EleutherAI researchers have open-source GPT-NeoX-20B, a 20 billion parameter natural language processing (NLP) AI model similar to GPT-3. The model was trained on 825 GB of publicly available text data and its performance is comparable to similarly sized GPT-3 models.
The release was announced on the EleutherAI blog. GPT-NeoX-20B was trained on EleutherAI’s Pile open source dataset using NVIDIA A100-SXM4-40GB GPUs. When evaluated on several common NLP benchmark tasks, GPT-NeoX-20B achieved near-linear interpolation accuracy between OpenAI’s Curie and DaVinci models, while its point performance on the dataset MATH tests exceeded those of GPT-3 175B. EleutherAI claims that GPT-NeoX-20B is the largest pre-trained open source autoregressive language model available, and
We hope that the increased accessibility of models of this size will facilitate research into the safe use of AI systems and encourage anyone interested in working in this direction to contact us.
OpenAI first published a paper on Generative Pre-Trained Transformers (GPT) in 2018 and released its 1.5B-parameter GPT-2 model in 2019. In 2020, OpenAI announced a 175B-parameter model, GPT -3, but did not release the trained model. files. Instead, OpenAI provided an API that allows developers to embed the model into their code through web service calls. Since then, several models larger than GPT-2 have been open sourced, including Megatron-11B, Pangu-α-13B, Meta’s Fairseq 13B, and EleutherAI’s previous models GPT-Neo and GPT-J-6b, which InfoQ has covered in the last year.
In addition to these open source models, there are even larger models, such as GPT-3, with hundreds of billions or even billions of parameters. However, according to EleutherAI, these are “almost universally” either blocked by an API or not publicly available at all. Part of EleutherAI’s motivation for publishing its models is its belief that open access to these models is necessary to advance research in the field, as it is their large scale that makes them interesting.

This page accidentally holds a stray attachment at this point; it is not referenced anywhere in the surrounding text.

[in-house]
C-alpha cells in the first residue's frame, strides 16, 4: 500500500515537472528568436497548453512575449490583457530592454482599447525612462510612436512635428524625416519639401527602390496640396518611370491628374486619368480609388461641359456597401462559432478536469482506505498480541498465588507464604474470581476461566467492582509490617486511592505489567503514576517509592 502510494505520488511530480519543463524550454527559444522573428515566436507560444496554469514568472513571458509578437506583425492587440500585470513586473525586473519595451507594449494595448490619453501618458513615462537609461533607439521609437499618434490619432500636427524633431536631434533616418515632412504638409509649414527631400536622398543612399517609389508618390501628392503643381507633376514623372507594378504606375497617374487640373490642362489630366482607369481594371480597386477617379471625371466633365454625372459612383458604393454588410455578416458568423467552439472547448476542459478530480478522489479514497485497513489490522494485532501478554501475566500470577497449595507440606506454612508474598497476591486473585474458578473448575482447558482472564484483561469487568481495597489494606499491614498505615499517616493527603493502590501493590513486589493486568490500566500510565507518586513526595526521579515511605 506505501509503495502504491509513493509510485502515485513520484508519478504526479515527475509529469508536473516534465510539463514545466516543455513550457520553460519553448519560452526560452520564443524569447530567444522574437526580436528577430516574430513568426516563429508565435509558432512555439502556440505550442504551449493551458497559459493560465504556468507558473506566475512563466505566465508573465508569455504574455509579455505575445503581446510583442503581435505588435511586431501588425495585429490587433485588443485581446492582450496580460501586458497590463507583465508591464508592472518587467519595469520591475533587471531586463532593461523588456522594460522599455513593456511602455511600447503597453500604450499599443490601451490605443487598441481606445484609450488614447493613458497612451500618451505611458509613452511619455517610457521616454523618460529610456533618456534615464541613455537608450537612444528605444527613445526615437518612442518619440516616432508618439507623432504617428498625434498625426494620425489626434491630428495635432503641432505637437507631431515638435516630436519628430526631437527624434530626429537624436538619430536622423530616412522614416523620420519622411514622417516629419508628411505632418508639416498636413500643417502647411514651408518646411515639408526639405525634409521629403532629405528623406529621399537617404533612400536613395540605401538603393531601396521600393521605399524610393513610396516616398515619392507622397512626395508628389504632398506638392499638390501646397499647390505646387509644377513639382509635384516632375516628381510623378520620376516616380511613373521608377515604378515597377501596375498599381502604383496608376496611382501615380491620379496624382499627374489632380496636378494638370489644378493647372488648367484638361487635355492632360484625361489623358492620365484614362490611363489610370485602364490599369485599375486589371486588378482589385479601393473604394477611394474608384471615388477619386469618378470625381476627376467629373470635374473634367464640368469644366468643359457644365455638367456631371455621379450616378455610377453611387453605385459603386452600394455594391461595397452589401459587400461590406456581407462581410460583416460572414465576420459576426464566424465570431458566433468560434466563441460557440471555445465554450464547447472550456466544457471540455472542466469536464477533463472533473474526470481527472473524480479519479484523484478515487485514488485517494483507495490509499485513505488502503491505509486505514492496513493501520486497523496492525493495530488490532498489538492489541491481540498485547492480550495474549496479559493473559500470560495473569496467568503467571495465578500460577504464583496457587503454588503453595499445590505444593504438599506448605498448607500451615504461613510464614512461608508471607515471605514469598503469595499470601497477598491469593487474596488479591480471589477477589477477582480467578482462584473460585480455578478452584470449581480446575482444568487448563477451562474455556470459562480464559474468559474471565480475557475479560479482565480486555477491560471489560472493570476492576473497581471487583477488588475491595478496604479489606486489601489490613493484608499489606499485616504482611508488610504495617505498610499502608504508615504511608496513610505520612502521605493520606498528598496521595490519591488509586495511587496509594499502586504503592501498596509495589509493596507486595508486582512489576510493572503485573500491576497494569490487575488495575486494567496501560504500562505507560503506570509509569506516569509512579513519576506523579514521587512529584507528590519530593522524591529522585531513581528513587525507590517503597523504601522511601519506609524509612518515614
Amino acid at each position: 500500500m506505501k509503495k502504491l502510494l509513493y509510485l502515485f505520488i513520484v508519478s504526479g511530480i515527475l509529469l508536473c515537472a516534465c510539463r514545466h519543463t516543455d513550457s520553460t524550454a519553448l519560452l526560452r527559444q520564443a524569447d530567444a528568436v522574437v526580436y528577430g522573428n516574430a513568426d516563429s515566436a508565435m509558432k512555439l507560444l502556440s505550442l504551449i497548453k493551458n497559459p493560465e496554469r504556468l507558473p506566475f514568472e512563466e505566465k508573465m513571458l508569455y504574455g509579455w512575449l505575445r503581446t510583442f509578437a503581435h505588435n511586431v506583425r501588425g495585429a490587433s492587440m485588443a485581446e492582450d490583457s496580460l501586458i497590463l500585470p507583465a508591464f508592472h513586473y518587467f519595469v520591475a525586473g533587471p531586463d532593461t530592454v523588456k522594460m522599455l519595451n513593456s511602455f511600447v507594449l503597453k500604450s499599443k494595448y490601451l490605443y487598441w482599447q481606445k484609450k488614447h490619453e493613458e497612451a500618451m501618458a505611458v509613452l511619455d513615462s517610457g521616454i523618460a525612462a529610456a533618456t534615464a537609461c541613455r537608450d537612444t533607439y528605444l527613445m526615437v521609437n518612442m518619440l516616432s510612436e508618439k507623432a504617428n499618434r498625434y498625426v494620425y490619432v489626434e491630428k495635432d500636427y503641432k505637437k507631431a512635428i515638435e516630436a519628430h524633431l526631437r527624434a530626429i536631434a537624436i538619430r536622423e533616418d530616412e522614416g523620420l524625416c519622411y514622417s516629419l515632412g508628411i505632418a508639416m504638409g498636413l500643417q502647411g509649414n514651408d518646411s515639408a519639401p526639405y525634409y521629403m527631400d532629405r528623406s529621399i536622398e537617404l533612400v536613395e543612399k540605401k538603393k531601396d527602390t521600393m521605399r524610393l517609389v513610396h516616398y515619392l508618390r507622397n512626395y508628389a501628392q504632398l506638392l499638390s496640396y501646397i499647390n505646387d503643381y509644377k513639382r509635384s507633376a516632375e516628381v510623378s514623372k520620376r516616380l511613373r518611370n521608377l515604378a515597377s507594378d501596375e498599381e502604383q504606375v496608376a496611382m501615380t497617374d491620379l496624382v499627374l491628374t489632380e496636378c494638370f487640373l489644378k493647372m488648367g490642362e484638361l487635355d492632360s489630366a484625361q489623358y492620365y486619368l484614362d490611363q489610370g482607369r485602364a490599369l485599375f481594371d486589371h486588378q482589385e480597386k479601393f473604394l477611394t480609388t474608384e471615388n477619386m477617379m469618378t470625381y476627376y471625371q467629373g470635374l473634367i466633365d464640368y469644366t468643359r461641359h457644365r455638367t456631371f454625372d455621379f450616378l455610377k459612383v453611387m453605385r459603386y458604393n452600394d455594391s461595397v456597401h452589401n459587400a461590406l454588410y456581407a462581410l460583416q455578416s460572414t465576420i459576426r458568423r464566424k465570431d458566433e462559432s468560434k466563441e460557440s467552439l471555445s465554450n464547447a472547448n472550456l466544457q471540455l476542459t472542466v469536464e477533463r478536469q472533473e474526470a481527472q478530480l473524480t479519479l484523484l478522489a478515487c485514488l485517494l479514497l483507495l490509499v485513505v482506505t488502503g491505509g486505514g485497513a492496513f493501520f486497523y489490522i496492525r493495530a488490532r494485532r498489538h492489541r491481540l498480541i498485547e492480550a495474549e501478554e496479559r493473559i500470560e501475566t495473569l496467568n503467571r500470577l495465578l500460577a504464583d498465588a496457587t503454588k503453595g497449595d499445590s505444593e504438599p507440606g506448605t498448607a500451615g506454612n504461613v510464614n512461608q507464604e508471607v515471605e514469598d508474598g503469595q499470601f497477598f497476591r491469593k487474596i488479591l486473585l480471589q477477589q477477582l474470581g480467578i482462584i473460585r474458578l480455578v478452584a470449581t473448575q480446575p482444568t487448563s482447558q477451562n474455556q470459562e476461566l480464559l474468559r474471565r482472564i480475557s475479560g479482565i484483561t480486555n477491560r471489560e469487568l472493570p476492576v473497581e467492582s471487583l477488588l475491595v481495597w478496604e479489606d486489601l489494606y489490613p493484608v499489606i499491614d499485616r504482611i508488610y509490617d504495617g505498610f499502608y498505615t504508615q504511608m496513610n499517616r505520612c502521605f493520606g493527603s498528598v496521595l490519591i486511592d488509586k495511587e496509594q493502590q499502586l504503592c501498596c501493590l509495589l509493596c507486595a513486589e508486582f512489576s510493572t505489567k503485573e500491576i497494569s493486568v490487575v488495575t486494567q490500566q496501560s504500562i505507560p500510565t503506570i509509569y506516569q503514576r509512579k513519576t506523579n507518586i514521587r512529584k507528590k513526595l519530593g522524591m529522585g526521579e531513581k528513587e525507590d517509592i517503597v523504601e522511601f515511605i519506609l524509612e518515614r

The architecture of GPT-NeoX-20B is similar to GPT-3, with a few key differences. First, GPT-NeoX-20B uses rotating position integrations instead of learned integrations for token position encoding. Second, GPT-NeoX-20B computes the attention and feed-forward layers in parallel rather than serially, resulting in a 15% increase in throughput. Finally, where GPT-3 alternates sparse and dense layers, GPT-NeoX-20B only uses dense layers.
GPT-NeoX-20B was trained using EleutherAI’s custom codebase (also known as GPT-NeoX), which is based on Megatron and DeepSpeed and is implemented in PyTorch. Since the model is too large to fit in a single GPU, the team used model parallelism as well as data parallelism during training. Additionally, since the team’s computational budget constraints made the search for hyperparameters “unsolvable”, they opted to reuse the hyperparameters published in the GPT-3 paper.
The researchers evaluated GPT-NeoX-20B against a “diverse collection” of NLP benchmarks, including LAMBADA and WinoGrande, as well as the HendrycksTest knowledge benchmark and the MATH dataset. They compared its performance to their previous model GPT-J-6B as well as Meta’s FairSeq 13B and several different sizes of GPT-3. According to the team, the performance of GPT-NeoX-20B on NLP tasks “could be improved”, but its performance on scientific and mathematical tasks “excellent”.
EleutherAI researcher Connor Leahy answered several questions about the model on Twitter. Asked about the impact of trying different random boot seedsLeahy replied:
We only had enough compute for a single run of 20B, so we didn’t compare random seeds. However, we didn’t see any noticeable seed-based fluctuations in the smaller models. [Large language models] tend to converge to a similar loss, they are not as unstable as [reinforcement learning].
GPT-NeoX-20B code and pre-trained model weights are available on GitHub